Since the arrest on Wednesday of the opponent Ousmane Sonko, we are witnessing a veritable arm wrestling between the ruling power in Senegal and the opposition. Following his arrest in Dakar, clashes broke out in several cities in Senegal to demand his immediate release.
Ousmane Sonko was going to court by summons where he was to be heard on charges of “rape and death threats”.
Sonko’s arrest is the latest episode in a case that has been stirring Senegalese politics for the past month, with the 2024 presidential election as a backdrop. The protests resulted in two deaths and scenes of urban guerrilla warfare in front of the Cheikh Anta Diop University in Dakar, vandalized supermarkets and gas stations, burned vehicles, sacked state services, and ransacked media headquarters.
An opposition front composed of political parties and civil society movements is calling on Senegalese to come out and demonstrate against what it calls “injustice.
An accusation of rape leading to popular uprisings
At the beginning of February, a 20-year-old masseuse, an employee of a beauty salon where Ousmane Sonko was going to get a massage to “relieve his back pain”, filed a complaint against him. She accuses him of “rape and death threats”. The National Assembly lifted his parliamentary immunity last week.
In a series of public statements, Sonko denied the charges against him and claimed that it was a plot hatched by President Macky Sall. He denied any involvement “in this private affair.
In addition, the politician confirmed that he went to the massage parlour and that he was in contact with the girl but in the presence of another person.
After initially refusing to comply with the summons of the examining magistrate because he considered the procedure for lifting his parliamentary immunity illegal, Ousmane then changed his mind, but expressed his mistrust of a Senegalese justice system that “never decides in any other direction than the will of the prince”. Wednesday it was accompanied by a crowd of activists that his procession stopped halfway after security forces asked him to change his route. “Faced with his refusal,” according to the prefect of Dakar, he was arrested and placed under arrest for disturbing public order and participating in an unauthorized demonstration.
Amnesty International described this arrest and that of 17 other members of his party, Pastef-Les Patriotes (Patriots of Senegal for Work, Ethics and Fraternity), outside his residence last week as “arbitrary”.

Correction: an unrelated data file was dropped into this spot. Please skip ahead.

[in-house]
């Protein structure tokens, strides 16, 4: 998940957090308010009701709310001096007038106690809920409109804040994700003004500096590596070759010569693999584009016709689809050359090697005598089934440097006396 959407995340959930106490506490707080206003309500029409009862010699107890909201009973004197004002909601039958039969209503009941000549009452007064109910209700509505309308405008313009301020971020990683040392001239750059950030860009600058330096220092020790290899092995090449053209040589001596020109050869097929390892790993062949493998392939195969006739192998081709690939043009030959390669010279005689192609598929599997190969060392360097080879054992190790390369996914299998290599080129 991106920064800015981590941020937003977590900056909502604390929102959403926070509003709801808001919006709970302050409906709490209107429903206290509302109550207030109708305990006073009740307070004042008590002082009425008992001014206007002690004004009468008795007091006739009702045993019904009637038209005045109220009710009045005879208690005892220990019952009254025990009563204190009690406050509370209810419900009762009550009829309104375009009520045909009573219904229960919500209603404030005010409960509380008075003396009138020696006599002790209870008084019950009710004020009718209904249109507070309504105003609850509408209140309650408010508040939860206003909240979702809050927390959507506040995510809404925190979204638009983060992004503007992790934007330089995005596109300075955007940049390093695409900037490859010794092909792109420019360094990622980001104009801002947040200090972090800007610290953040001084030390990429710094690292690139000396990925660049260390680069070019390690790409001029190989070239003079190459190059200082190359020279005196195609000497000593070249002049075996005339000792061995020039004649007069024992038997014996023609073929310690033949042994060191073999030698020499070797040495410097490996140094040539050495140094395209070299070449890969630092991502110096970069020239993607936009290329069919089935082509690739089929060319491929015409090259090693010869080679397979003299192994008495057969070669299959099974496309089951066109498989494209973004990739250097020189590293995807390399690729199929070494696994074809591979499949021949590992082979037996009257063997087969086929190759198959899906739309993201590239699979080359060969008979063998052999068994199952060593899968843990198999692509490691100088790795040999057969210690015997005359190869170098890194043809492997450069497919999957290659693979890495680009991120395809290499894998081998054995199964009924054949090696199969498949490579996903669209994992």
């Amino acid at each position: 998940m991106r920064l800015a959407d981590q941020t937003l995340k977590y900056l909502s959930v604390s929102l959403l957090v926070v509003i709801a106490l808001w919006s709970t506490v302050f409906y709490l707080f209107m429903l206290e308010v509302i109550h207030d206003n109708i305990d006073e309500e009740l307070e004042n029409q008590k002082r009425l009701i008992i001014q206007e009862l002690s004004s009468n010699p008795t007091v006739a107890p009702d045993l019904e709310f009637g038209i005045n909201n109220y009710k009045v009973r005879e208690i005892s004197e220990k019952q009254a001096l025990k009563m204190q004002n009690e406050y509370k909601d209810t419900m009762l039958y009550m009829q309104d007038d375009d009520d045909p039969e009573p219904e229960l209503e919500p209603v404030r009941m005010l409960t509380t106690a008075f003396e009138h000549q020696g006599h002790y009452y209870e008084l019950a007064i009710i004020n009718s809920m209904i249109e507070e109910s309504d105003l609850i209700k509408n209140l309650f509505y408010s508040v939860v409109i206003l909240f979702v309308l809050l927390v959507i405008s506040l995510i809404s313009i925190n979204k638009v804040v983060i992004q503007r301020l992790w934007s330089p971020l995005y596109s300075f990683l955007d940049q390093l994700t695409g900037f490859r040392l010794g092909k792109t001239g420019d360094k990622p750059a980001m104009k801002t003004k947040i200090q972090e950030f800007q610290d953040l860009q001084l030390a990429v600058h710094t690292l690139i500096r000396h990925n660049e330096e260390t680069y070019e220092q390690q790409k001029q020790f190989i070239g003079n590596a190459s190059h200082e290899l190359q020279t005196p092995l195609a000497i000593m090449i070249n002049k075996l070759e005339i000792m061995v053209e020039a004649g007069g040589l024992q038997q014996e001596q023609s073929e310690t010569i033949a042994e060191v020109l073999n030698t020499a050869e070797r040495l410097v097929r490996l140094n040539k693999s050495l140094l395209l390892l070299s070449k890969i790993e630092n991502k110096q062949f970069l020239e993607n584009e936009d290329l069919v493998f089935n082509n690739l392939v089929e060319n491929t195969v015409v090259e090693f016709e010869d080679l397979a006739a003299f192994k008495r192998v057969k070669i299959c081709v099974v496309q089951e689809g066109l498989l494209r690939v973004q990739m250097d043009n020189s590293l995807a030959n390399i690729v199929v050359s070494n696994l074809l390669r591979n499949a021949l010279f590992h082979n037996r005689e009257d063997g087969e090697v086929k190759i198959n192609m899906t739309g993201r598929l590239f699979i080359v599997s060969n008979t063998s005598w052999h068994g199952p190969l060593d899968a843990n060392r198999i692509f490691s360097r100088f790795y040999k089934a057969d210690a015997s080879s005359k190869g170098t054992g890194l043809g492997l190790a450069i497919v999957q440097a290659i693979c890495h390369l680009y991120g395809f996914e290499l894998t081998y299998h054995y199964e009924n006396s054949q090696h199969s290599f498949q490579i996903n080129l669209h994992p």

The case has drawn comparisons with the troubles of Karim Wade, son and former minister of former President Abdoulaye Wade, and Khalifa Sall, the deposed mayor of Dakar, both of whom have been convicted of financial wrongdoing and prevented from running for the 2019 presidential election.
What does Ousmane Sonko represent?
President of the PASTEF party and deputy since 2017, Ousmane Sonko represents for his activists the hope of a profound change. He has based his political ideology on a radical opposition to what he calls “the system”.
In a low-quality video filmed during a meeting with activists and shared on social networks in 2018, he states: “There is enormous potential and real capacity in this country. It is unacceptable to see such a level of suffering of the people” and adds: “our politicians are criminals. Those who have ruled Senegal from the beginning deserve to be shot”.
This declaration created controversy and pushed the leader of Pastef to rephrase his words: “I limited myself to saying those who have managed this country, not necessarily the presidents. He cites Thomas Sankara as his model in politics while braiding laurels to Rwandan President Paul Kagame for his governance.
In 2014, he created his political party Pastef and began to nurture presidential ambitions. He attacks President Macky Sall, whose governance he questions. In 2016, he was removed from the civil service for failing to fulfill his duty of reserve. Ousmane Sonko came third in the 2019 presidential election with 15.67% of the vote, behind outgoing President Macky Sall and former Wade Prime Minister Idrissa Seck.
During the election campaign, Pastef’s leader was nicknamed the “Senegalese Trump” because of his nationalist ideology, his opposition to the influence of foreign powers in Senegal’s domestic politics and his often radical discourse.
His arrest creates a vacuum in the opposition. Indeed, Idrissa Seck joined Macky Sall in 2020 with his appointment as president of the Economic, Social and Environmental Council. This is why Ousmane Sonko is seen today as the last major opponent to Macky Sall, the president’s last serious challenger.